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5-Why did the storm of October 28th and 29th 1996 cause a catastrophic breach in Porlock Ridge?

As a result of the factors explored in Ancillary Question 4 the highly unstable pebble ridge was unable to withstand the extreme storm event of October 28th – 29th 1996 which opened a breach and allowed the sea to flood the low lying SSSI marsh hinterland.  The coastal geomorphological system at Porlock Bay underwent a catastrophic failure at a location which the National Rivers Authority et al (1992 p 2) had predicted from mathematically modelling to be particularly vulnerable four years previously:

“Two parts of the ridge are markedly weaker than the rest.  These are at New Works and at the end of the groyned section close to Sparkhayes Lane, where failure is likely within a year.  Such an event could of course happen at any time, given the correct tidal and meteorological conditions”.  The New Works location can be seen approximately a third of the way along the pebble ridge from the west in the photograph in Resource 31 This photograph was taken a year before the breach occurred.  

Orford (2004 p 3) describes the breaching event in this way:

“During late October 1996 Hurricane Lili moved across the North Atlantic Ocean and degenerated into a deep depression and south westerly gale before moving across southern Ireland and the UK.  Storm surge levels superimposed on the high tide exceeded the height of the managed barrier between Porlockford Cliffs and New Works on October 28th. Massive over washing of saline water demolished the barrier crest and moved gravel onto the back barrier area. The volume of over washing saline water was sufficient to fill the back barrier area and during the falling tide forced a breach west of the New Works” The breach was therefore caused by the effect of the water trying to empty from the marsh. The two photographs in Resource 32 and Resource 33 show the early stages of the breach in the ridge occurring whilst the images in Resource 34 , Resource 35, Resource 36and Resource 37 reveal the extent of the gap in the barrier created.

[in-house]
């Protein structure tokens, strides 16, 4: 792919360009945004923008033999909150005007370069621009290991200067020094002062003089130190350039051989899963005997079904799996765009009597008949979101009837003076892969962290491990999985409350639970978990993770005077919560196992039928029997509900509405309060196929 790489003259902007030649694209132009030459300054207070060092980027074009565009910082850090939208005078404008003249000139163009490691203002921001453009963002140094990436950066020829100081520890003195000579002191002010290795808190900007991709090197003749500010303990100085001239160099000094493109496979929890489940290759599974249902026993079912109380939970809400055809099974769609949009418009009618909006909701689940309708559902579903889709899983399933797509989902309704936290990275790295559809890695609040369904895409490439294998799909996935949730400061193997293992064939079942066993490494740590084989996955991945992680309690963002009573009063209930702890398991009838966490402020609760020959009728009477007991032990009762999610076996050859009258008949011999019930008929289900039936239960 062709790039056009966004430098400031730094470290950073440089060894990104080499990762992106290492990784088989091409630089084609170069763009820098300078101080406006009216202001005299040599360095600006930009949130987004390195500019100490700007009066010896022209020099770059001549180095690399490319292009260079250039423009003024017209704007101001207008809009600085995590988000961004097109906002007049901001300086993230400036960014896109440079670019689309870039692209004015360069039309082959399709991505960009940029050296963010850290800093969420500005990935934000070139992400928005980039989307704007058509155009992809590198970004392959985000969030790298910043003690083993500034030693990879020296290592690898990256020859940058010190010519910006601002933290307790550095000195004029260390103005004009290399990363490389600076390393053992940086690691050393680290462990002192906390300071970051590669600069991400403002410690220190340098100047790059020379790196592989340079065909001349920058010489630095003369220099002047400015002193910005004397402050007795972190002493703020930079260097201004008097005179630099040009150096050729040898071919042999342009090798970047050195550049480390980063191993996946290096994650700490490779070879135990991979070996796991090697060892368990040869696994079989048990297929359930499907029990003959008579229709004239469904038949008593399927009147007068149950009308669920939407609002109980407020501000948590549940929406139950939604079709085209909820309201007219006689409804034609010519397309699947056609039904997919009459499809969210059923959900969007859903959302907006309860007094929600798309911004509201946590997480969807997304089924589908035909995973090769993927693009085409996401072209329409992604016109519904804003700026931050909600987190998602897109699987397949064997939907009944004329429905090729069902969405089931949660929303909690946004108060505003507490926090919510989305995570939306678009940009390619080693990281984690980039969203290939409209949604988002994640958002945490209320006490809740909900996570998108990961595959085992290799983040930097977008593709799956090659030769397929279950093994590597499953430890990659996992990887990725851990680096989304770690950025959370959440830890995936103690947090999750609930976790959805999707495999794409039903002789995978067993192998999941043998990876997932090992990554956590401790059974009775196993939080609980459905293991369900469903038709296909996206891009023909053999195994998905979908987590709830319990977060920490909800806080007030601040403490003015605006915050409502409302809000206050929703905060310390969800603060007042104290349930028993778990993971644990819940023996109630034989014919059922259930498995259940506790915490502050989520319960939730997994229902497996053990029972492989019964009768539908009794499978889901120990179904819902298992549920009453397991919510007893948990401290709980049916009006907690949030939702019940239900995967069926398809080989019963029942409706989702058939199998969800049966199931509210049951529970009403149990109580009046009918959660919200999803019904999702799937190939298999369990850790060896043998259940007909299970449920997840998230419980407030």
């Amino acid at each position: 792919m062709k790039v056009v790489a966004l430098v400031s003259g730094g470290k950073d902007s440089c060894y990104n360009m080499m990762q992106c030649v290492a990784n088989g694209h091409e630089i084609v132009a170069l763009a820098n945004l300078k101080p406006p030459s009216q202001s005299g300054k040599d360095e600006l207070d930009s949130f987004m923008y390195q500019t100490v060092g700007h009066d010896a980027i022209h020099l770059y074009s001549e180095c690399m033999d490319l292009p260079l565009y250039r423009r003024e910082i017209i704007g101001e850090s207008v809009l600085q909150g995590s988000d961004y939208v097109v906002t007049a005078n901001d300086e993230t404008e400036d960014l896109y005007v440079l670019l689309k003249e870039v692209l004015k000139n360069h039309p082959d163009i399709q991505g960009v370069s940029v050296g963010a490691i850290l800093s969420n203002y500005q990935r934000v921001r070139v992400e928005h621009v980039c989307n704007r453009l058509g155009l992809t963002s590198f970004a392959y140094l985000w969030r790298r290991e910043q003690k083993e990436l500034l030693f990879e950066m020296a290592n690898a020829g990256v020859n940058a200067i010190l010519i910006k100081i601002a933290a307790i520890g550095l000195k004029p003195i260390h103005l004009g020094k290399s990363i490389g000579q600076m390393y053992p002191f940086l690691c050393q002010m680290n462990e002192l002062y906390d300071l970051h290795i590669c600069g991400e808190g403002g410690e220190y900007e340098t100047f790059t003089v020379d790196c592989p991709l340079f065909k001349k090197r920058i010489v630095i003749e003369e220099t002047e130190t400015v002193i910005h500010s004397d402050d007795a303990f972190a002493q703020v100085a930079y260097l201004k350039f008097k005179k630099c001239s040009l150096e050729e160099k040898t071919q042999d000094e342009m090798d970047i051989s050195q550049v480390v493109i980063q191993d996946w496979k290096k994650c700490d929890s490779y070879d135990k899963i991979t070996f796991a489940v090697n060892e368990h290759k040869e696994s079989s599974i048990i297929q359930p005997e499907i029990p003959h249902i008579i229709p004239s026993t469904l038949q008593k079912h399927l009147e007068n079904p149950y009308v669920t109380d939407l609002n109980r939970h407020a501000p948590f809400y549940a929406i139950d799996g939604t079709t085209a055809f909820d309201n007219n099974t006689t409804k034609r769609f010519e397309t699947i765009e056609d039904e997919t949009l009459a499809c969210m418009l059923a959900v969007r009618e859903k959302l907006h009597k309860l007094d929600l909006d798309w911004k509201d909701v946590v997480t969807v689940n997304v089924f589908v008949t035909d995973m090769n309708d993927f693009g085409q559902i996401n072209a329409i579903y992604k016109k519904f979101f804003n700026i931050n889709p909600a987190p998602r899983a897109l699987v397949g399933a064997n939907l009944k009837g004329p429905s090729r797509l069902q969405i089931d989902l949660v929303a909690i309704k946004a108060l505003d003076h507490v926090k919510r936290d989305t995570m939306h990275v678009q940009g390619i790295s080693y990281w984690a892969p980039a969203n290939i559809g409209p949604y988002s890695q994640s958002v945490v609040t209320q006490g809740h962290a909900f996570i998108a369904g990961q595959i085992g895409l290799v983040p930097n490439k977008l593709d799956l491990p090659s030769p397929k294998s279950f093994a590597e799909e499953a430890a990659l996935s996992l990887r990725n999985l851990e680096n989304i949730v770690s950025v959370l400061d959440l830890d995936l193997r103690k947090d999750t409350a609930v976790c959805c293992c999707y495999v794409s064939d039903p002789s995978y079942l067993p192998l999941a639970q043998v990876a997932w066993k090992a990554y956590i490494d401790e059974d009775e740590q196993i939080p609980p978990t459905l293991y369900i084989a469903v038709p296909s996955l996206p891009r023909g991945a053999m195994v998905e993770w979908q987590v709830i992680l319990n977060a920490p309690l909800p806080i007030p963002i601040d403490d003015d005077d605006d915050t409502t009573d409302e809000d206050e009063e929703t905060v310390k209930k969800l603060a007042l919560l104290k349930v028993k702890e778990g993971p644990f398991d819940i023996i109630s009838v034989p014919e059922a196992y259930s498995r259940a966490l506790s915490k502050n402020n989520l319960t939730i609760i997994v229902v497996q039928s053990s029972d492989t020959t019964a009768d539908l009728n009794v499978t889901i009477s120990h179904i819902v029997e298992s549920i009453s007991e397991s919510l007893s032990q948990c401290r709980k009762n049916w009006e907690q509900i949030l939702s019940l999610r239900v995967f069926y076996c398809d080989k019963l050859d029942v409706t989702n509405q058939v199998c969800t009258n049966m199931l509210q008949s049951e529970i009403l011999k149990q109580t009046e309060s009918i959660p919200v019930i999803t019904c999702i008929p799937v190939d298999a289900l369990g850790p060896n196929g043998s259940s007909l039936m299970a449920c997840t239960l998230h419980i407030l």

Later Orford (Ibid p 4) concluded that “the breach is unlikely to be sealed by the existing low longshore transport rates”.  This prediction proved entirely accurate as ten years after the storm there was no indication of depositional processes ‘healing’ the breach.   In fact a report by DEFRA and the Environment Agency (2001 p 4) just five years after the storm, identified that the breach had already been significantly enlarged by the rapid erosion of the clay substratum, to such an extent that it ‘is unlikely to seal naturally’.  

On a site visit to Porlock Bay immediately after the breach Pethick (1996 p 2) reported that in part, the failure of the ridge was a consequence of many years of poor ridge management measures, “including the repeated re-structuring of the profile which resulted in an over steepened and therefore unstable beach face slope with low permeability caused by the lack of sorting of the remobilised sediment. These factors meant that, under storm conditions, the breach suffered both draw-down on the beach face and wash-over on the beach crest, a combination of processes which resulted in saline flooding of the marshlands behind the ridge and led to the breach”.


Consolidate Your Thinking 

Bray and Duane who authored the Defra/Environment Agency report of 2000 stated that the 1996 Porlock Ridge breach was the result of several ‘co-incident factors’.  In your own words write a paragraph of no more than 150 words that summarises concisely all of these inter-related factors which together contributed to the catastrophic failure of the pebble ridge.


Go to Question 6 - How has the geomorphic shoreline system at Porlock Marsh changed since October 1996 ?